Later in the season he would race in the Hempt at The Downs at Mohegan Sun Pocono and finish third to Wiggle It Jiggleit in a race that offered a contentious opening half. Driver Brian Sears said afterwards that the horse didn’t like following cover second over and that he thought he might have had a better fate had he been able to go first over.
After a third-place finish in the Breeders Crown elimination at Woodbine, Sears gave the horse his chance to be first over. This time it was after he’d left the gate in 26 seconds and dropped in third. Needless to say, In The Arsenal finished last in his final 3-year-old race.
In The Arsenal is a rare horse in that he won in sub-1:50 miles as a 2 and 3-year-old. Despite the winning times, he’ll likely best be remembered for forcing Wiggle It Jiggleit to a 52 1/5 opening half in the Cane Pace at The Meadowlands on Hambletonian Day. The hectic pace would be the only time in the career of Wiggle It Jiggleit that he failed to hit the board.
“After the Meadowlands Pace I couldn’t keep him healthy,” said trainer Kelvin Harrison. “I just brought him back in and he looks great.”
Harrison believes In The Arsenal is a top rung horse if he can just get some consistency out of him. “He had respiratory issues that we were dealing with and I couldn’t get him good for more than two weeks at a time,” Harrison said. “I think he was as good as a horse could be in the Meadowlands Pace eliminations and then had his air shut off in the Meadowlands Pace final.”
Harrison plans to have In The Arsenal back in mid-May if all goes as scheduled. “The transition from 3 to 4-year-old is difficult, so we’ll take it slow,” said Harrison.
Trainer Mark Silva has made his mark in this business taking quality horses that aren’t performing up to owner’s expectations and putting the finishing touches on them. Silva could have a top 4-year-old should Cane Pace upset winner Dealt A Winner mature as his family lineage would suggest. A son of Cams Card Shark and grandson of one of the all time great aged performers in Cam Fella, Dealt A Winner’s sire line offers hope for additional improvement. His dam is by Matts Scooter, a horse that improved each year he set foot on the track.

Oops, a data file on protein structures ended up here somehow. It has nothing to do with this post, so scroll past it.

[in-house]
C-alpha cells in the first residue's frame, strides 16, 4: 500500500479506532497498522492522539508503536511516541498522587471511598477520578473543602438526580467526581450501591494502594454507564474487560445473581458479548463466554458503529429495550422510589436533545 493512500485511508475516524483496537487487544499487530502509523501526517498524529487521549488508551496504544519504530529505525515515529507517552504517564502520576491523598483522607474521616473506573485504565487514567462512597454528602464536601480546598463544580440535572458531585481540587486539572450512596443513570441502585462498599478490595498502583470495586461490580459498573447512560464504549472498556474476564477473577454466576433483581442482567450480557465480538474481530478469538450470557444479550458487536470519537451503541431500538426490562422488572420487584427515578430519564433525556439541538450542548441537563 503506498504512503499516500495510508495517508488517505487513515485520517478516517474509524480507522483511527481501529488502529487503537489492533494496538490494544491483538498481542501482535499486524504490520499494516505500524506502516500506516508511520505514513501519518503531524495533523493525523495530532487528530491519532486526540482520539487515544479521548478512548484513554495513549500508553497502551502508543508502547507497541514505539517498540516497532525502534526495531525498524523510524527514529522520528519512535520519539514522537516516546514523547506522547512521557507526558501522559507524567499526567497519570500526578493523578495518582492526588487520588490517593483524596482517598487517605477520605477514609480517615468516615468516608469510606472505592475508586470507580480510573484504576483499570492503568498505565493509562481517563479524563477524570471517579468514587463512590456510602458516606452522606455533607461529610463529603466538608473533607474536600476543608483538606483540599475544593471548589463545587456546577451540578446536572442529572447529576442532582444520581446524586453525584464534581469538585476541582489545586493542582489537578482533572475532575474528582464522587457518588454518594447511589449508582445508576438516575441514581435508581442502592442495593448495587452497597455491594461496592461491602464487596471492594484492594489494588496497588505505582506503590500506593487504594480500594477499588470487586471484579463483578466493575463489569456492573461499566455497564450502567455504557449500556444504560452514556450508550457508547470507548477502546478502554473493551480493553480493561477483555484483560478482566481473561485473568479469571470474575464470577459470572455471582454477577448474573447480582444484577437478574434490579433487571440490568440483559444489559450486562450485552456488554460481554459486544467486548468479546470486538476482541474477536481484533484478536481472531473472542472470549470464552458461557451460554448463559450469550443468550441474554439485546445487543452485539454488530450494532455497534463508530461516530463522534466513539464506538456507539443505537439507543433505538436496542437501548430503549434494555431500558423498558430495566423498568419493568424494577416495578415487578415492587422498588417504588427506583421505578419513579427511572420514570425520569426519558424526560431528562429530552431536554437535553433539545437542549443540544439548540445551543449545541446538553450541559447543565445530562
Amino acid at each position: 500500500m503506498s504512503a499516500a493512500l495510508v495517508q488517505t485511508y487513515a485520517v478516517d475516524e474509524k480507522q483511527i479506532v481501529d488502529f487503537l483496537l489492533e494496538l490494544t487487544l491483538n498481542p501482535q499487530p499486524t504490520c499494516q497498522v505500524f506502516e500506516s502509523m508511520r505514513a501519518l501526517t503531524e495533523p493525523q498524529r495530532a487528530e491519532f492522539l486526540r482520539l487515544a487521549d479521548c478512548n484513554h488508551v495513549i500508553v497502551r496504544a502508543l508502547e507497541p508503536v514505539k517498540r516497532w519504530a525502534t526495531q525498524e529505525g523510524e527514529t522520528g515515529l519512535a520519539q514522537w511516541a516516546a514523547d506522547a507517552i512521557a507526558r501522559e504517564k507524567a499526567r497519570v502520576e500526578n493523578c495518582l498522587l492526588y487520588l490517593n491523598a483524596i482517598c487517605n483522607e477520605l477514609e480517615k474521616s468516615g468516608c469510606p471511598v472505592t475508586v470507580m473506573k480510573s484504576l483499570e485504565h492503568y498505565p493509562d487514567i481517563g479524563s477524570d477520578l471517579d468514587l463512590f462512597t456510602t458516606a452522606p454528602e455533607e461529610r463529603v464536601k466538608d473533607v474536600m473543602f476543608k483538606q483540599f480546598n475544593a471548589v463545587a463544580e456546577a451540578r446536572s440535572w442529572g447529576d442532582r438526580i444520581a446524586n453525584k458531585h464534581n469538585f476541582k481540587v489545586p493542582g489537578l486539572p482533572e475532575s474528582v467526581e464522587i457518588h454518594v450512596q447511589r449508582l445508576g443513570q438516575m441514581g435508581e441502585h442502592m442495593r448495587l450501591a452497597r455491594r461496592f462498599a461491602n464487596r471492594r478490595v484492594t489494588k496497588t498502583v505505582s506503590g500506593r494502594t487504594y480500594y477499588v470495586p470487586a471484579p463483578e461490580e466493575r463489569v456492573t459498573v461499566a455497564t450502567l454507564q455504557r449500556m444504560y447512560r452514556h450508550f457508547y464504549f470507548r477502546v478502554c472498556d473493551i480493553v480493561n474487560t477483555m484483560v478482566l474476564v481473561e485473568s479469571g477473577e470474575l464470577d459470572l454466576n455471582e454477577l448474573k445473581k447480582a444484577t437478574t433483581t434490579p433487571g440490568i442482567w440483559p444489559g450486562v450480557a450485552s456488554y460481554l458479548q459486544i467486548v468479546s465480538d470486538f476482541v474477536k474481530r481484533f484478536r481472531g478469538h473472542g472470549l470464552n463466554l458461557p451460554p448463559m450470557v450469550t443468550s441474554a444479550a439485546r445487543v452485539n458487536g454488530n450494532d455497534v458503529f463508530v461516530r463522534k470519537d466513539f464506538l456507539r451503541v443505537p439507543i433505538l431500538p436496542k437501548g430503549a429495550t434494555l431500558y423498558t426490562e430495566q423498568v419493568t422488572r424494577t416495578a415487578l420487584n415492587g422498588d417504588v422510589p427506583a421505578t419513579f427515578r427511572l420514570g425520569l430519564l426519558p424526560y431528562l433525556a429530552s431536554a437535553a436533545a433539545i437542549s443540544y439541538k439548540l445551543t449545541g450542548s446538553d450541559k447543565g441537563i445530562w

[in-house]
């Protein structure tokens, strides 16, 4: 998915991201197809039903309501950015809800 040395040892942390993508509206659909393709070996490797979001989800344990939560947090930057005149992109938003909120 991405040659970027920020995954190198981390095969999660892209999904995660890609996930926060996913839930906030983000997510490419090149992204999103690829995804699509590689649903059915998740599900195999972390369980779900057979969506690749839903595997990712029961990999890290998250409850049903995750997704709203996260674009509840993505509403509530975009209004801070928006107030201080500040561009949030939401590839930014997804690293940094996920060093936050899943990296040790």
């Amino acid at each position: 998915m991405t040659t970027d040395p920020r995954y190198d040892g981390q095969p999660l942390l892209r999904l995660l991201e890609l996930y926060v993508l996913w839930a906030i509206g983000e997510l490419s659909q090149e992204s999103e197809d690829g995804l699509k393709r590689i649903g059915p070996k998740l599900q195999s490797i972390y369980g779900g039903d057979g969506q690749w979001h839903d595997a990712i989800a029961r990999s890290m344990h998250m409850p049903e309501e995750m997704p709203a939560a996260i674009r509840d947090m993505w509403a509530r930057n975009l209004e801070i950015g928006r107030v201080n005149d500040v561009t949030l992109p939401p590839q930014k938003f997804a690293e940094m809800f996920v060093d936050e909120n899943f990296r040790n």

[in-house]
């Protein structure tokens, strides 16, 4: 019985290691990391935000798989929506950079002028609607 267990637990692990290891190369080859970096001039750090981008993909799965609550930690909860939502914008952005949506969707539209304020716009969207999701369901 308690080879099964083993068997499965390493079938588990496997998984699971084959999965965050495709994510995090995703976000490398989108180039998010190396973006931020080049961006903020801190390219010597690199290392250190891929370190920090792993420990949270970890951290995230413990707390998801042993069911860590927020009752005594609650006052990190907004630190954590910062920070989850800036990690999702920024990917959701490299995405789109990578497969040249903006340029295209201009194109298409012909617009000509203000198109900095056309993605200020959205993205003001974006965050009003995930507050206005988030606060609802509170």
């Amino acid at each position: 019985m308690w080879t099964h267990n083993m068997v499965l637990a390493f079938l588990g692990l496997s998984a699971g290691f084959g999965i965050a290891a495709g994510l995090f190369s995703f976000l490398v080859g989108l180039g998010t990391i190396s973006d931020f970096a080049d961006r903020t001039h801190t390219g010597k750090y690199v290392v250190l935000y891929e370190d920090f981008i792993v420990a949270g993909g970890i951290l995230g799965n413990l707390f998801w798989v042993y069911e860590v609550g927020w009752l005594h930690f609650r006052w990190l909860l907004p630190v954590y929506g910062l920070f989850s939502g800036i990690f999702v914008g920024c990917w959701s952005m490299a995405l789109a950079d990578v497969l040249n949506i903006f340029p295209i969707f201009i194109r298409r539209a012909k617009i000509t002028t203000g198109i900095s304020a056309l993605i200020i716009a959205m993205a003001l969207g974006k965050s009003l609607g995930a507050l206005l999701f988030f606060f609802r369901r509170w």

Dealt A Winner closed out his stakes season with a pair of gritty second-place finishes to Wiggle It Jiggleit at Dover Downs. Despite the collective six-length margin of defeat in the Matron and Hansen, there’s reason to believe he could get much closer this year given the experience.
Trainer Brian Brown often lamented that Lost For Words’ size hurt the horse in the long run racing the difficult sophomore season. The son of Well Said showed incredible high speed at times during the campaign but had difficulty maintaining it at key points in significant races. He seemed to wear down towards the end of the year, perhaps leaving his best effort in a supporting role to Wiggle It Jiggleit’s Race of the Year in the Little Brown Jug.
Longshot players always root for the little guy, but you have to wonder whether 31 races at 2 and 3 may have been too taxing to lead to future stardom.
There are certainly countless other potential spoilers with stories untold to date. Here’s hoping for surprises down the road in what should be a most interesting aged pacing year.